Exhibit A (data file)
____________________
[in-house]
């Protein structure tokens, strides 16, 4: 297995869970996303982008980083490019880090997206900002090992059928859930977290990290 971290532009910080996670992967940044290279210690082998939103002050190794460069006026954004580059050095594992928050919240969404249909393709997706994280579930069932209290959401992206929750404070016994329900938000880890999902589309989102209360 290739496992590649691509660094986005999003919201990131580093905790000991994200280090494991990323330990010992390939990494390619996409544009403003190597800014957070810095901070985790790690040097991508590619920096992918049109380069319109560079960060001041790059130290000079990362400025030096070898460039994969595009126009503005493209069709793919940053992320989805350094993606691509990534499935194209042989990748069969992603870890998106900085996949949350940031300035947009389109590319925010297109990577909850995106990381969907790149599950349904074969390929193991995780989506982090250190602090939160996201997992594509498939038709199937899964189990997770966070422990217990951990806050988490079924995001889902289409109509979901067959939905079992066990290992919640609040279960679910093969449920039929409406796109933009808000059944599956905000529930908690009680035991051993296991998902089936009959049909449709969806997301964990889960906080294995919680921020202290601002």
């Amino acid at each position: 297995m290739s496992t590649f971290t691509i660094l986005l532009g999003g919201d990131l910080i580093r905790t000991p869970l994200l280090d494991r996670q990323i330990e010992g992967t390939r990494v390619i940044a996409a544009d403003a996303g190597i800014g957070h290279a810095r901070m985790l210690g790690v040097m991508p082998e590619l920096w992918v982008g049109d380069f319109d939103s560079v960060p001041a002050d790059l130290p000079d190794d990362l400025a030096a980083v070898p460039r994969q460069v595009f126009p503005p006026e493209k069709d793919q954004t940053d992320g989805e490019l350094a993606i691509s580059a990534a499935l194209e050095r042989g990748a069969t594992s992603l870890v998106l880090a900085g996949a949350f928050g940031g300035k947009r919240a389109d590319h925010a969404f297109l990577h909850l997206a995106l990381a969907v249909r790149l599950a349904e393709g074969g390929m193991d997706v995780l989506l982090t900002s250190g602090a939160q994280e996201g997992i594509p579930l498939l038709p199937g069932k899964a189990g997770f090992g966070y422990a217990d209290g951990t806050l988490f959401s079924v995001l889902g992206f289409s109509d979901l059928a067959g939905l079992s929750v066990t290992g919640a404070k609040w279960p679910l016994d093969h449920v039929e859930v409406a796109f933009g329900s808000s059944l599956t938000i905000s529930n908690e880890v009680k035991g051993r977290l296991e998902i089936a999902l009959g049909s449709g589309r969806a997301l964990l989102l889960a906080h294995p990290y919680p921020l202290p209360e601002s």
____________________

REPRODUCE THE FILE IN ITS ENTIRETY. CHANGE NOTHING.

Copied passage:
[in-house]
């Protein structure tokens, strides 16, 4: 297995869970996303982008980083490019880090997206900002090992059928859930977290990290 971290532009910080996670992967940044290279210690082998939103002050190794460069006026954004580059050095594992928050919240969404249909393709997706994280579930069932209290959401992206929750404070016994329900938000880890999902589309989102209360 290739496992590649691509660094986005999003919201990131580093905790000991994200280090494991990323330990010992390939990494390619996409544009403003190597800014957070810095901070985790790690040097991508590619920096992918049109380069319109560079960060001041790059130290000079990362400025030096070898460039994969595009126009503005493209069709793919940053992320989805350094993606691509990534499935194209042989990748069969992603870890998106900085996949949350940031300035947009389109590319925010297109990577909850995106990381969907790149599950349904074969390929193991995780989506982090250190602090939160996201997992594509498939038709199937899964189990997770966070422990217990951990806050988490079924995001889902289409109509979901067959939905079992066990290992919640609040279960679910093969449920039929409406796109933009808000059944599956905000529930908690009680035991051993296991998902089936009959049909449709969806997301964990889960906080294995919680921020202290601002």
């Amino acid at each position: 297995m290739s496992t590649f971290t691509i660094l986005l532009g999003g919201d990131l910080i580093r905790t000991p869970l994200l280090d494991r996670q990323i330990e010992g992967t390939r990494v390619i940044a996409a544009d403003a996303g190597i800014g957070h290279a810095r901070m985790l210690g790690v040097m991508p082998e590619l920096w992918v982008g049109d380069f319109d939103s560079v960060p001041a002050d790059l130290p000079d190794d990362l400025a030096a980083v070898p460039r994969q460069v595009f126009p503005p006026e493209k069709d793919q954004t940053d992320g989805e490019l350094a993606i691509s580059a990534a499935l194209e050095r042989g990748a069969t594992s992603l870890v998106l880090a900085g996949a949350f928050g940031g300035k947009r919240a389109d590319h925010a969404f297109l990577h909850l997206a995106l990381a969907v249909r790149l599950a349904e393709g074969g390929m193991d997706v995780l989506l982090t900002s250190g602090a939160q994280e996201g997992i594509p579930l498939l038709p199937g069932k899964a189990g997770f090992g966070y422990a217990d209290g951990t806050l988490f959401s079924v995001l889902g992206f289409s109509d979901l059928a067959g939905l079992s929750v066990t290992g919640a404070k609040w279960p679910l016994d093969h449920v039929e859930v409406a796109f933009g329900s808000s059944l599956t938000i905000s529930n908690e880890v009680k035991g051993r977290l296991e998902i089936a999902l009959g049909s449709g589309r969806a997301l964990l989102l889960a906080h294995p990290y919680p921020l202290p209360e601002s």